The history of the Chevy Nova is a story of gradual evolution from a sporty commuter car in the early 1960s to a legendary muscle car by the early '70s. The lineage continued into the late '70s as the Nova shifted focus yet again, this time in a more luxurious direction. The continuous transformation provided a series of cars that could appeal to almost any buyer, whether they needed a sprightly convertible, a tire-shredding track machine, or a plush cruiser. Today, we'll take a look back at some Classic Industries customer cars that showcase Chevy Nova parts from our restoration parts catalog.
Appropriately, the first car we'll discuss comes from the very first year of the Chevy Nova. This 1962 Chevy II Nova convertible belongs to Ron Pinegar, who spent ten years painstakingly restoring it. The car had three previous owners and accumulated plenty of wear and tear over the years, so Ron restored the body panels and trim to original spec, and repainted the car bright red. It also features a 327ci V8, red and white vinyl interior, and new white convertible top. To read more about this Nova, click here.
The next example of Chevy Nova parts on display is this aggressive pro-touring build based on a second-gen Nova. This 1966 Nova was heavily modified by local shop Full Throttle Restoration, and features a RideTech adjustable air ride system, Wilwood big brakes, and a 427ci LS3 crate motor that produces a staggering 625hp. But despite the modern performance upgrades under the skin, this '66 Nova's body is as classic as it gets, with original-style reproduction bumpers, grille, lighting, and trim. Click here for our previous article about this pro-touring 1966 Nova.
The third car on our list is from the third generation of the Chevy Nova, which is perhaps the most closely-linked to muscle car culture today. This 1969 Nova was built to keep the original style and spirit of the car while amplifying its performance, according to owner Juan Guerrero. To accomplish this task, Juan said he relied "100%" on parts from the Classic Industries Chevy Nova parts catalog, sourcing all the items he needed from its pages. It now features an upgraded 350ci small block V8, TH-700R4 automatic transmission, 3.73 rear end with Positraction, and upgraded wheels, tires, and suspension to maximize grip. Click here to read the full story on this Nova project.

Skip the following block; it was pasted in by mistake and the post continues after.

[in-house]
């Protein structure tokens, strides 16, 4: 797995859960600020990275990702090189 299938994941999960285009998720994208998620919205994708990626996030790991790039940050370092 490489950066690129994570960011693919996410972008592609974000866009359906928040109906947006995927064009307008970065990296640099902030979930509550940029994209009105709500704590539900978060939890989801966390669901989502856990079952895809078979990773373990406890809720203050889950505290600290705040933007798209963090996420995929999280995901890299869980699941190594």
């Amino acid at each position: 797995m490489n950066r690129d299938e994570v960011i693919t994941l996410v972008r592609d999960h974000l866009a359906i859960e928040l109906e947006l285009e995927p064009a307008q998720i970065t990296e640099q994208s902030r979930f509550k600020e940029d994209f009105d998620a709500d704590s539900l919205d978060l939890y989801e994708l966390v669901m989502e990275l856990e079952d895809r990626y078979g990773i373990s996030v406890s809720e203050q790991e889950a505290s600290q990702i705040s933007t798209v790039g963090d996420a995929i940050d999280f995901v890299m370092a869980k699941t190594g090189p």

Next up is a 1972 Nova that was restored by its owner, Graham Reimer, of Canada. Graham wrote a detailed recap of the build, outlining how he purchased it as a rusty inline-6 "grocery getter" and converted it into the muscle car of his dreams. It features a built 350ci V8 with fuel injection, an upgraded cam, and Borg-Warner 4-speed manual transmission. He attributed much of his success to the Classic Industries Chevy Nova parts line, saying that it offered "every part needed and a very large inventory." You can read the full description of this car in Graham's own words here.
The last car we'll discuss today is representative of the Nova's fourth generation. As a result of the 1973 fuel crisis and increasing emissions regulations, Chevrolet shifted the Nova from a high-performance muscle car to a plush cruiser, targeting buyers who wanted comfort and refinement. This 1978 Nova Custom Cabriolet, owned by Raul Martinez, is a restored example of the high-end luxury package. It has been repainted in Root Beer metallic, with a cream-colored vinyl top and reproduction interior parts including a dash pad and carpet kit. Check out our full writeup on Raul's '78 Nova here.
Whether you prefer a nimble and fun drop-top, aggressive pro-tourer, small-block-powered muscle car, or elegant coupe, there's a Nova variant for almost every preference. Each one of these cars showcases Chevy Nova parts in a creative way, and we're glad we could help each of their owners restore their vehicles. If you own a Chevy II / Nova, click the button below to get a free restoration parts catalog now.